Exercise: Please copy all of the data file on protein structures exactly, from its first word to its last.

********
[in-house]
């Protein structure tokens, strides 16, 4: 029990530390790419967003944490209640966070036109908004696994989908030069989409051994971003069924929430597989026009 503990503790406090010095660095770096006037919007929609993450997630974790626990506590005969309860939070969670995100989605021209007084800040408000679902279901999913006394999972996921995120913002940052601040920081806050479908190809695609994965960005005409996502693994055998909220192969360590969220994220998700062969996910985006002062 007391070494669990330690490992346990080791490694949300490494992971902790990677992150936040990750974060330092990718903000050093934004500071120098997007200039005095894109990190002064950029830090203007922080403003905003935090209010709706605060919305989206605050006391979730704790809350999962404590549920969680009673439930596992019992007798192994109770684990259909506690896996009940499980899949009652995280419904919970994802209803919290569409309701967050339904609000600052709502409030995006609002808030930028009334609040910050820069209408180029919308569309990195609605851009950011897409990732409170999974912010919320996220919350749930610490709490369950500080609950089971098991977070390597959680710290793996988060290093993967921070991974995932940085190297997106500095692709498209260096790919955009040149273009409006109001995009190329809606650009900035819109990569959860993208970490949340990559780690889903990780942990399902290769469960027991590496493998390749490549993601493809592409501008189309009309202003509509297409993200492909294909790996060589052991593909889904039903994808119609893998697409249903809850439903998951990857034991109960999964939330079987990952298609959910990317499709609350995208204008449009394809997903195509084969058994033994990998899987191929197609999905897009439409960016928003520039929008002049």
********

[in-house]
């Protein structure tokens, strides 16, 4: 029990530390790419967003944490209640966070036109908004696994989908030069989409051994971003069924929430597989026009 503990503790406090010095660095770096006037919007929609993450997630974790626990506590005969309860939070969670995100989605021209007084800040408000679902279901999913006394999972996921995120913002940052601040920081806050479908190809695609994965960005005409996502693994055998909220192969360590969220994220998700062969996910985006002062 007391070494669990330690490992346990080791490694949300490494992971902790990677992150936040990750974060330092990718903000050093934004500071120098997007200039005095894109990190002064950029830090203007922080403003905003935090209010709706605060919305989206605050006391979730704790809350999962404590549920969680009673439930596992019992007798192994109770684990259909506690896996009940499980899949009652995280419904919970994802209803919290569409309701967050339904609000600052709502409030995006609002808030930028009334609040910050820069209408180029919308569309990195609605851009950011897409990732409170999974912010919320996220919350749930610490709490369950500080609950089971098991977070390597959680710290793996988060290093993967921070991974995932940085190297997106500095692709498209260096790919955009040149273009409006109001995009190329809606650009900035819109990569959860993208970490949340990559780690889903990780942990399902290769469960027991590496493998390749490549993601493809592409501008189309009309202003509509297409993200492909294909790996060589052991593909889904039903994808119609893998697409249903809850439903998951990857034991109960999964939330079987990952298609959910990317499709609350995208204008449009394809997903195509084969058994033994990998899987191929197609999905897009439409960016928003520039929008002049």